A public relations stunt by the crooks in charge!

lydia

December 13th, 2010
1:15 pm

Andy. That’s his choice to hold public office. He should anticipate those costs. Isn’t it not all about the money but instead about “serving”?

Seriously?

December 13th, 2010
1:15 pm

@andy- for real? Slaving away for the state? You know that the legislative members chose to run, right? Nobody makes them…they know what the job entails, what it pays and how far from the ATL they live….no tears from this Georgian!!

MrQ

December 13th, 2010
1:26 pm

Being a politician, like being a teacher, policeman, etc., is a personal decision. A person does it because THEY want to, not because someone forces them to do it. If you do not like it, QUIT, but do not take the attitude that you are doing the world a favor.

Phil

December 13th, 2010
1:27 pm

How about a raise for all State employees for once

Lichele

December 13th, 2010
1:41 pm

Anytime the state lawmakers thinks they don’t deserve a pay raise, raises big concern with me. Get these lazy, dumb, stupid azzez out of office.

td

December 13th, 2010
2:12 pm

If I am not mistaken, between a 1/4 and 1/3 of the legislators are attorney’s and give up a ton of billiable hours for “serving”. I do not really think the majority of them are going to miss $510. I still want to know why all of these lawyers “serve” in the first place?

Darko

December 13th, 2010
2:18 pm

Funny to hear federal employees complain about a 2 year pay freeze. Most of the REAL WORLD has already had a 2-3 year pay freeze or even cuts. Cry me a river, federal employees.

Woodie

December 13th, 2010
2:22 pm

If they did something for the people, I’d be ok with them taking a pay raise. Let’s start with predatory lending practices. Then let’s move on to insurance company’s who rob their customers of claims. Just basic stuff that they get paid off by lobbiests to avoid.

GW

December 13th, 2010
2:37 pm

Exactly Darko. Even the state workers, teachers and others have been taking pay freezes and cuts for almost three years now. The Legislature should have been doing the same thing every one of those years too. Time that they and the federal workers feel the pinch as well.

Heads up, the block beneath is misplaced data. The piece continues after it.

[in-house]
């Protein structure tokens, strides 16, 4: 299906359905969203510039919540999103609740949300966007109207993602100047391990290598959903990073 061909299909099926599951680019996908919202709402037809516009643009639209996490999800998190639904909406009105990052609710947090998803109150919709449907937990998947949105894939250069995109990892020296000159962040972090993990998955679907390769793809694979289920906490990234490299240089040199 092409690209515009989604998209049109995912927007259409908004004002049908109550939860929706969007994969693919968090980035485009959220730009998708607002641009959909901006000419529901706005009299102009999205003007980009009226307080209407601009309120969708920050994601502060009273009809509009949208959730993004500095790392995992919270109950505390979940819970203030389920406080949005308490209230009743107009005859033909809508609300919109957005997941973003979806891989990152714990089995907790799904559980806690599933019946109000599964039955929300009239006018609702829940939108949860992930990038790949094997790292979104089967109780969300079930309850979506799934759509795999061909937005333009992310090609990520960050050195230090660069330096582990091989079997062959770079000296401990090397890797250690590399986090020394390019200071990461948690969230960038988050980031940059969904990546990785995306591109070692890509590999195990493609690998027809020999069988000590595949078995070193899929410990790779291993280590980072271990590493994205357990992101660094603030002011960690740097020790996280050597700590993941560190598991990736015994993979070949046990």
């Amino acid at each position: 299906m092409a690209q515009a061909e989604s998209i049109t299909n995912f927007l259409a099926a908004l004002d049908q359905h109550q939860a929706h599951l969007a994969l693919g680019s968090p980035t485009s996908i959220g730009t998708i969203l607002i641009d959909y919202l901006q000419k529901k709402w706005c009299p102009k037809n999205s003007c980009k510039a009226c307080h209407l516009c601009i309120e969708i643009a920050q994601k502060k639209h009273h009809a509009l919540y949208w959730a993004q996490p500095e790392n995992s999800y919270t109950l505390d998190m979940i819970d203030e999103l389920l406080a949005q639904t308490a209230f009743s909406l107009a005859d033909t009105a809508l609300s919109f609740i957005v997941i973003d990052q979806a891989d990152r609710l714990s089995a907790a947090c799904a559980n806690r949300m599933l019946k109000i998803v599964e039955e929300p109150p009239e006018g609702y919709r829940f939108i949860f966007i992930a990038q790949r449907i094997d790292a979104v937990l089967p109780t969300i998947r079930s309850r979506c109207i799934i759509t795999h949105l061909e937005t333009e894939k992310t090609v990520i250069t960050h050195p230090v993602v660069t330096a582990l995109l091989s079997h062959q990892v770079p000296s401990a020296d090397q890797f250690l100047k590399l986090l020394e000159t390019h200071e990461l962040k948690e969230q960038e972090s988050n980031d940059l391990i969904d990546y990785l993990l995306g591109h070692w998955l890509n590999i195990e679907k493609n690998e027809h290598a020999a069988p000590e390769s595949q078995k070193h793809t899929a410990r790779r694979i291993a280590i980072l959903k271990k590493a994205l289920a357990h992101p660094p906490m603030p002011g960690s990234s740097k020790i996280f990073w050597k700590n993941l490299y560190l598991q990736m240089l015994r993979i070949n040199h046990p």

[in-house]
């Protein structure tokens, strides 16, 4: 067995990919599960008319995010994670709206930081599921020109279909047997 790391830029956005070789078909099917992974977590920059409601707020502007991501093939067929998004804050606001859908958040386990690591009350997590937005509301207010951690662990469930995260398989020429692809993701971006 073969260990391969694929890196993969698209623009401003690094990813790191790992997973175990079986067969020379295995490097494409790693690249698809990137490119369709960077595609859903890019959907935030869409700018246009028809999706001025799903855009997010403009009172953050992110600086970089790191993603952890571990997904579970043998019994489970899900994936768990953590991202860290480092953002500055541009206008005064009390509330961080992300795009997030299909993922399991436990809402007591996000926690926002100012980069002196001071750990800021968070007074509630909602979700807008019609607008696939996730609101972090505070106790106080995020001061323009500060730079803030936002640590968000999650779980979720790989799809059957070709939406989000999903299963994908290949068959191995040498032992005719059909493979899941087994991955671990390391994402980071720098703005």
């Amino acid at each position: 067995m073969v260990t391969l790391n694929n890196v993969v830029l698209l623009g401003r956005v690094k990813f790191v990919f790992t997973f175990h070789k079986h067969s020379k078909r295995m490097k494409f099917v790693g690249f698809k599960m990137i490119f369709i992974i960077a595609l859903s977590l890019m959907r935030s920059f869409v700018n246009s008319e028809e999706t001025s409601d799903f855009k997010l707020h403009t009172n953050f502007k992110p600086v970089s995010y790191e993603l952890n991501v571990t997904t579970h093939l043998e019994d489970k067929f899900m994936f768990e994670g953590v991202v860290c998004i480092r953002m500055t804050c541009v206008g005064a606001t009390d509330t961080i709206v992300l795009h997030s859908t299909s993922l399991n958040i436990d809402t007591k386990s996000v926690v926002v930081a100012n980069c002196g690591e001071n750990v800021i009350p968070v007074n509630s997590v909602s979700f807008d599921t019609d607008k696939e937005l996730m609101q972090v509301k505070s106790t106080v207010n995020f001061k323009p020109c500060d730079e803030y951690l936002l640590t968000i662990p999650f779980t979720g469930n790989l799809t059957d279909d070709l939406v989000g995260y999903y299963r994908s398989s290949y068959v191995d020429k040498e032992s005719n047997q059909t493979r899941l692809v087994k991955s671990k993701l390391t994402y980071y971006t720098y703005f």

St_Employee

December 13th, 2010
2:48 pm

I agree with the raise for the state employees. I have been at my job for 3+ years, been promoted 2 times and will NOT receive another promotion at this job. I only make $36,000 (starting salary was 30,000 per year) doing a job that protects the citizens of Georgia, and will not receive a cost of living raise anytime soon. I know federal employees start at approximately $45,000 per year doing the exact same job I do….

catlady

December 13th, 2010
2:49 pm

Time for the legislators to give us some of that money back, given such great work. If we were holding them accountable, it would cost them at least $50,000 each plus the expense money.

I have to laugh about the reimbursement. I can tell you when I have traveled for the state the per diem was nothing like that. If the conference was providing “food” no matter how bad or how sparse, that was supposed to be a “meal.” And we certainly had to share rooms and sleep in cheepo motels. There needs to be a limit about how many days it will pay for–like 40. The rest of the time,video conference or if that is impossible (for example, visiting a sugar processing plant) file for reimbursement of exactly the miles driven and exactly the bed and board ($75 maximum per day). We have got to rein in these legislators!

I have a PhD and 38 years of experience and I don’t get paid $425 + 173 per day! That’s right close to $600 per day during the session! Not one of them is worth it. Let’s limit the session to 10 days plus video conferencing fees. Let them be public SERVANTS.

catlady

December 13th, 2010
3:08 pm

BTW, I hate it when the SS/welfare folks complain that they are on a “fixed income.” I wish MY income could be counted on month after month, year after year. Instead it continues to decrease, even after I sign a legally binding (on me) contract for work to be performed. Think about that–the government telling you that one day a month of your SS “pay” will be withheld as a SS “furlough” day!

catlady

December 13th, 2010
3:28 pm

And, since inflation has been negligible this last year, WHY would the lawmakers get a COLA anyway?